mean.a <- mean(x$alpha[pick]); SD <- sd(x$alpha[pick]) / mean.a; # compute it first
SD.MAX <- max(x$sd.a[pick]) / mean.a; SD.MIN <- min(x$sd.a[pick]) / mean.a;

# make a vector of upper CI limits
ci.hi <-  x$alpha[pick] + qnorm(.95) * x$sd.a[pick];
ci.lo <-  x$alpha[pick] - qnorm(.95) * x$sd.a[pick];

# then count how many times mean.a is outside of
# those CI limits;
ci.out <-  sum( ci.hi < mean.a  | ci.lo > mean.a  );

# here we add those values to the output string
outstr <- sprintf("%s & %.2e & %.2f & %.2f & %.2f & %d",outstr,mean.a,SD*100,SD.MIN*100,SD.MAX*100,ci.out);
}
outstr <- sprintf("%s\n",outstr);
cat(outstr);
}

The script produces output that looks like:

$P_\mathrm{U}$ & 4.44e-05 & 0.86 & 0.80 & 0.83 & 12 & 5.15e-05 & 210.00 & 3.41 & 1813.93 & 58
$P_\mathrm{DFC}$ & 2.07e-03 & 0.89 & 0.81 & 0.88 & 17 & 2.06e-03 & 2.08 & 1.66 & 4.86 & 12
$P_\mathrm{Si}$ & 3.67e-02 & 0.92 & 0.83 & 1.02 & 10 & 3.67e-02 & 0.58 & 0.58 & 0.61 & 9
$P_\mathrm{F}$ & 6.44e-02 & 173.34 & 3.51 & 1471.54 & 60 & 6.80e-02 & 0.57 & 0.59 & 0.61 & 7
$P_\mathrm{H}$ & 3.45e-01 & 42.76 & 2.73 & 300.29 & 38 & 3.83e-01 & 0.28 & 0.31 & 0.31 & 5

That is almost ready to go. To match the format in Table 1 we also need to have a final column for the speed-up factor (ISI, as it was called). So, we save the above text in the file PrelimTable.txt and then operate on it with awk to compute the ISI.

/PaternityRedo/--% awk  ' \
BEGIN {FS="&"} \
{a=$2; X=$3; ISI1=(1-a) / ( 10 * a * X*X); \
a=$7; X=$8; ISI2=(1-a) / ( 10 * a * X*X); \
if(ISI1>ISI2) ISI=ISI1; else ISI=ISI2;  \
printf("%s & %.2e \\\\\n",$0,ISI); \ } \ ' PrelimTable.txt which produces the output: $P_\mathrm{U}$& 4.44e-05 & 0.86 & 0.80 & 0.83 & 12 & 5.15e-05 & 210.00 & 3.41 & 1813.93 & 58 & 3.05e+03 \\$P_\mathrm{DFC}$& 2.07e-03 & 0.89 & 0.81 & 0.88 & 17 & 2.06e-03 & 2.08 & 1.66 & 4.86 & 12 & 6.09e+01 \\$P_\mathrm{Si}$& 3.67e-02 & 0.92 & 0.83 & 1.02 & 10 & 3.67e-02 & 0.58 & 0.58 & 0.61 & 9 & 7.80e+00 \\$P_\mathrm{F}$& 6.44e-02 & 173.34 & 3.51 & 1471.54 & 60 & 6.80e-02 & 0.57 & 0.59 & 0.61 & 7 & 4.22e+00 \\$P_\mathrm{H}$& 3.45e-01 & 42.76 & 2.73 & 300.29 & 38 & 3.83e-01 & 0.28 & 0.31 & 0.31 & 5 & 2.05e+00 \\ which is exactly the output we need to replace those last 5 lines of the table using LaTeX, after changing the appropriate columns to italic font. So, it is clear that there is less power for paternity inference than was reported in Table 1 in A&G2006. ## Appendix: Listing of LambdaDist.pl Here is the listing of the perl script LambdaDist.pl: #!/usr/bin/perl use strict; if(defined(@ARGV) &&$ARGV[0] eq "-h") {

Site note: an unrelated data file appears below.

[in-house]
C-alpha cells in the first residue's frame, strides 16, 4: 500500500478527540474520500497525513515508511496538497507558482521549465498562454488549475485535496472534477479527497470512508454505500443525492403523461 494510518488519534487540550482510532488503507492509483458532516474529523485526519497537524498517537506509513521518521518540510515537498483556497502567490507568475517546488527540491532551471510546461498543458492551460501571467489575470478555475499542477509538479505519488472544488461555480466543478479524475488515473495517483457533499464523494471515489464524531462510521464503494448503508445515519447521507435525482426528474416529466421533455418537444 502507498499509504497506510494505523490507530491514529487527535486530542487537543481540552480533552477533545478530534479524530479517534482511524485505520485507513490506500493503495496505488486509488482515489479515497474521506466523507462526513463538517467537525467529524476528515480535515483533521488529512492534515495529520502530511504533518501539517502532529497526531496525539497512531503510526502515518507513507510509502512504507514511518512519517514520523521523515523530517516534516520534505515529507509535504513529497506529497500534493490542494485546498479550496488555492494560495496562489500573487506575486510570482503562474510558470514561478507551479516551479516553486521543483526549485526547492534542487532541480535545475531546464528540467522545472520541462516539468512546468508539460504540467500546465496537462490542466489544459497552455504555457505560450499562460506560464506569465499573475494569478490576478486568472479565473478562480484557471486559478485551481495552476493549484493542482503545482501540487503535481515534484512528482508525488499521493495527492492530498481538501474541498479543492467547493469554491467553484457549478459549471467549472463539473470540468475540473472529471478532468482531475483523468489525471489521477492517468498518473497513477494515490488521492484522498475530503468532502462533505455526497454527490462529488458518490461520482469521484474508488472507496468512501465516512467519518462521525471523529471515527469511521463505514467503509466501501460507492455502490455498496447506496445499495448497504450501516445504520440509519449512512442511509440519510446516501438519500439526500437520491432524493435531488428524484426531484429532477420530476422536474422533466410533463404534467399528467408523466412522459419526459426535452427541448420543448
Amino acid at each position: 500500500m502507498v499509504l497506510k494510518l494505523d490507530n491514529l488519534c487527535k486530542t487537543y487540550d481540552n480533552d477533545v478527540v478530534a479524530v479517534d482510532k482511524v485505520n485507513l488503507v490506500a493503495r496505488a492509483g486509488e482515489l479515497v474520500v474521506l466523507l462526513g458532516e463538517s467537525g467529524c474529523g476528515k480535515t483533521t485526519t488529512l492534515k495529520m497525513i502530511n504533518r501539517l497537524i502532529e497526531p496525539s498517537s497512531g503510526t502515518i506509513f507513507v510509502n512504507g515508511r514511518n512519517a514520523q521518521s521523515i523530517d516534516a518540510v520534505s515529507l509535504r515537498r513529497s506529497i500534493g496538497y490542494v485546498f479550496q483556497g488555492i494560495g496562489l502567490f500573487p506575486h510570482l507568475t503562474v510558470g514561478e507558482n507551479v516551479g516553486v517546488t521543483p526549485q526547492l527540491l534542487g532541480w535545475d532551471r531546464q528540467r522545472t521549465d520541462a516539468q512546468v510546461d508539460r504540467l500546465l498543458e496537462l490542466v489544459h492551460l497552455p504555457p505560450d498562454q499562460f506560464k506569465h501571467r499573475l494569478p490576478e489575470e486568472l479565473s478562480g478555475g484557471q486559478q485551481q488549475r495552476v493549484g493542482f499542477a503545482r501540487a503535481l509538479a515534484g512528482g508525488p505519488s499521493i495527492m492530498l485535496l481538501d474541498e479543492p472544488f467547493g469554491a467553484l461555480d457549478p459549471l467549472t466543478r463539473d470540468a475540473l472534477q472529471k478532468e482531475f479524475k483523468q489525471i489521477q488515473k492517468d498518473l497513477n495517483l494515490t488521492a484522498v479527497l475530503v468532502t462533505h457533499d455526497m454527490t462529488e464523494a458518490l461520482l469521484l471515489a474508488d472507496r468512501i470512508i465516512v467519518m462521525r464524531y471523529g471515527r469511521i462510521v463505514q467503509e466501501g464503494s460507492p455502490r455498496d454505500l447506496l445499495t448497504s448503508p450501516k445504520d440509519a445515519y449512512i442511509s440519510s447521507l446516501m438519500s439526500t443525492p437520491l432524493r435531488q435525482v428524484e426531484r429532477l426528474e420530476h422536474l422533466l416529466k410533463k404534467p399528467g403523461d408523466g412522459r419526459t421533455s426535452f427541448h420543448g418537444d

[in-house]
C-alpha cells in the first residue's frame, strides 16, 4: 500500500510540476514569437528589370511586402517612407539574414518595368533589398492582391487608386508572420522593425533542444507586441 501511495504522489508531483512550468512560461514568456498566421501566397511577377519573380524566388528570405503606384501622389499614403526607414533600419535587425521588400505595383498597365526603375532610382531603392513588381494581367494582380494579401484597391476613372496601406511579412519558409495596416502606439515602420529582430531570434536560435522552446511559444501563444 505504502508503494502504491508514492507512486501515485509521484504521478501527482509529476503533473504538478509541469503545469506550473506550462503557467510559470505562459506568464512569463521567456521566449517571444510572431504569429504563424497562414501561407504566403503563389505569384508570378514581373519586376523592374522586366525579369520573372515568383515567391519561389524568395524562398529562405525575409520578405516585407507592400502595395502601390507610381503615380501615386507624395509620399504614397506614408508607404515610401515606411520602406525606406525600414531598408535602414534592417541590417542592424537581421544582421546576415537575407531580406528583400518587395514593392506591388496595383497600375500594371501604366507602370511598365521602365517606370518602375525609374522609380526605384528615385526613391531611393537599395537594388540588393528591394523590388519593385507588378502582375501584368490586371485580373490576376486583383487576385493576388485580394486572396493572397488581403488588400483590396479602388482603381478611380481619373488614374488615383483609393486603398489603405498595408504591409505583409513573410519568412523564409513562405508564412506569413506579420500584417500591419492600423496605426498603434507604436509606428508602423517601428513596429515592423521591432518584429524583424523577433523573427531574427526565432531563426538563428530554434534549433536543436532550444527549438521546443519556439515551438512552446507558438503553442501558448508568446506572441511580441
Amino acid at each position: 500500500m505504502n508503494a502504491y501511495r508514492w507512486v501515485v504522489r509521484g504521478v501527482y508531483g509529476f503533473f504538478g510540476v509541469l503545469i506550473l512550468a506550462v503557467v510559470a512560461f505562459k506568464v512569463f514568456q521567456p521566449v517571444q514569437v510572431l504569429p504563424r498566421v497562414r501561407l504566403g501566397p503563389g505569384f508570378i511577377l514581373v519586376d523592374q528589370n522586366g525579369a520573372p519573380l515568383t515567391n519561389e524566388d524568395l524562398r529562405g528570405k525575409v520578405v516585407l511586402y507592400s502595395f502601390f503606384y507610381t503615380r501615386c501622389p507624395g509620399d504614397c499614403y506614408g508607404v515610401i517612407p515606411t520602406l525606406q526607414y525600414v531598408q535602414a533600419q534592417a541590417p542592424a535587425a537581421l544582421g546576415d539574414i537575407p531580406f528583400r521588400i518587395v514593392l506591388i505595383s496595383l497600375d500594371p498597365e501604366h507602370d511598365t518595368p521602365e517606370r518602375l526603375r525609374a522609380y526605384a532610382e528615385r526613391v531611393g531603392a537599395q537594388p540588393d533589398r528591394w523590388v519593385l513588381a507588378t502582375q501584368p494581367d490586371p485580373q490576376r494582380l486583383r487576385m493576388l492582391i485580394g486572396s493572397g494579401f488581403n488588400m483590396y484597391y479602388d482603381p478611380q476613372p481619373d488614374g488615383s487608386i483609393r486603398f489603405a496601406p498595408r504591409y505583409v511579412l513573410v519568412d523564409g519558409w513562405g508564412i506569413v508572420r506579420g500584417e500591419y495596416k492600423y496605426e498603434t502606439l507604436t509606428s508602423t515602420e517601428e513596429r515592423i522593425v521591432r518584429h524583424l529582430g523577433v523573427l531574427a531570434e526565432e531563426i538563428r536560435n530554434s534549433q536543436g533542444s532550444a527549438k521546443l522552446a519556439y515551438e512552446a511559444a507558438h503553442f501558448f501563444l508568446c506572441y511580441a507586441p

&Usage();
exit 1;
}

my @vals = @ARGV;
my %valCheck;

# declare lists to store lots of values
my @AllOfEm;
my %Num;

# now, put those values in a single list of 3-vectors
foreach (<STDIN>) {
if(m/^MC_IMP/ || m/^MC_VANILLA/) {
my ($lam,$type,$imp) = (split)[2..4]; push(@AllOfEm, [$lam,$imp,$type]);
$Num{$type}+=1.0;
}
}

my $prev_A = sprintf("%.4e %9d",0,0); my$prev_T = sprintf("%.4e  %9d",0,0);
my ($curT,$curA);
my ($sum_A,$sum_T,$ssA,$ssT); # to compute running mean and sd.
my $cnt_T=0; my$cnt_A=0;
my $printStr; # then get the alphas and 1-Betas from the T entries by sorting # in reverse by lambda and summing as appropriate foreach (sort {@{$b}[0]<=>@{$a}[0]} @AllOfEm) { if(${$_}[2] eq "T") {$sum_T += @{$_}[1]/$Num{"T"};
$cnt_T++;$ssT += @{$_}[1]**2; my$n = $Num{"T"}; my$var =  $ssT/($n-1.0) - ( ($n/($n-1.0)) * ( $sum_T**2) ); my$sd = sqrt($var/$n);
$prev_T = sprintf("%.4e %9d %.4e",$sum_T,$cnt_T,$sd);
}
elsif(${$_}[2] eq "A") {
$sum_A += @{$_}[1]/$Num{"A"};$cnt_A++;
$ssA += (@{$_}[1])**2;
my $n =$Num{"A"};
my $var =$ssA/($n-1.0) - ( ($n/($n-1.0)) * ($sum_A**2) );
my $sd = sqrt($var/$n);$prev_A = sprintf("%.4e  %9d  %.4e",$sum_A,$cnt_A,$sd); } if( !defined(@vals)) { printf("%-11.5f %s %s\n",@{$_}[0],$prev_T,$prev_A);
}
else { # otherwise we go through the list of numbers and take the
# first value of either that exceeds it
foreach my $val (@vals) { if($sum_A>=$val && !defined($valCheck{"A"}{$val}) ) { printf("%.5e %-11.5f %s %s\n",$val, @{$_}[0],$prev_T,$prev_A);$valCheck{"A"}{$val} = 1; } if($sum_T>=$val && !defined($valCheck{"T"}{$val}) ) { printf("%.5e %-11.5f %s %s\n",$val, @{$_}[0],$prev_T,$prev_A);$valCheck{"T"}{$val} = 1; } if($val>1 && @{$_}[0]<$val && !defined($valCheck{"Lambda"}{$val}) ) {
printf("%.5e  %-11.5f  %s    %s\n",$val, @{$_}[0], $prev_T,$prev_A);
$valCheck{"Lambda"}{$val} = 1;
}
}
}
}

sub Usage {
print <<__USAGE__;
Usage
LamdaDist [-h]  [prob1] ... [probn] ... [lambda1] ... [lambdan]

Options
-h
Displays help information and exits if -h is the first option.
If -h is not the first option, then unpredictable, possibly
undesirable results may occur.

If called with no arguments with output of TrioTests directed into stdin,
this script will return 7 columns of output.  The first is the value of
lambda.  The second is the probability (approximated by Monte Carlo) that
a randomly drawn trio formed under the true trio relationship has a
likelihood ratio exceeding lambda.  The third is the number of genotypes
simulated under the true relationship that exceeded lambda, the
fourthth is the standard error of the probability in column 2.
The fifth is the probability (approximated by Monte
Carlo) that a genotype simulated under the alternative hypothesis
(the one in the numerator of the likelihood ratio) exceeds lambda. The
sixth is the number of genotypes simulated under the alternative
hypothesis exceeding that value of lambda.  The seventh is the standard
error of the estimate in column five.  Note that column 2 holds
the value of alpha [see equation 6 in Anderson and Garza (2006)]
corresponding to the lambda in column 1, and column 4 holds the value of
1 - Beta [see equation 5 in Anderson and Garza (2006)].

Otherwise, LambdaDist can be called with a list of numbers.  For each
number X between 0 and 1, the script will return the line (formatted
as above) that corresponds to the largest value of lambda for which either alpha
or 1-beta still exceeds X.  If X>1, it will return the line corresponding to
the largest value of lambda less than X.  In either case, the value of
X is prepended to the line, so all the columns are shifted over by one.

__USAGE__
}
1) Note, in preparing this, I see that there was a typesetting error in equation 7 that I did not catch in the galleys—there should not be a multiplication symbol between the first I and the following left curly brace.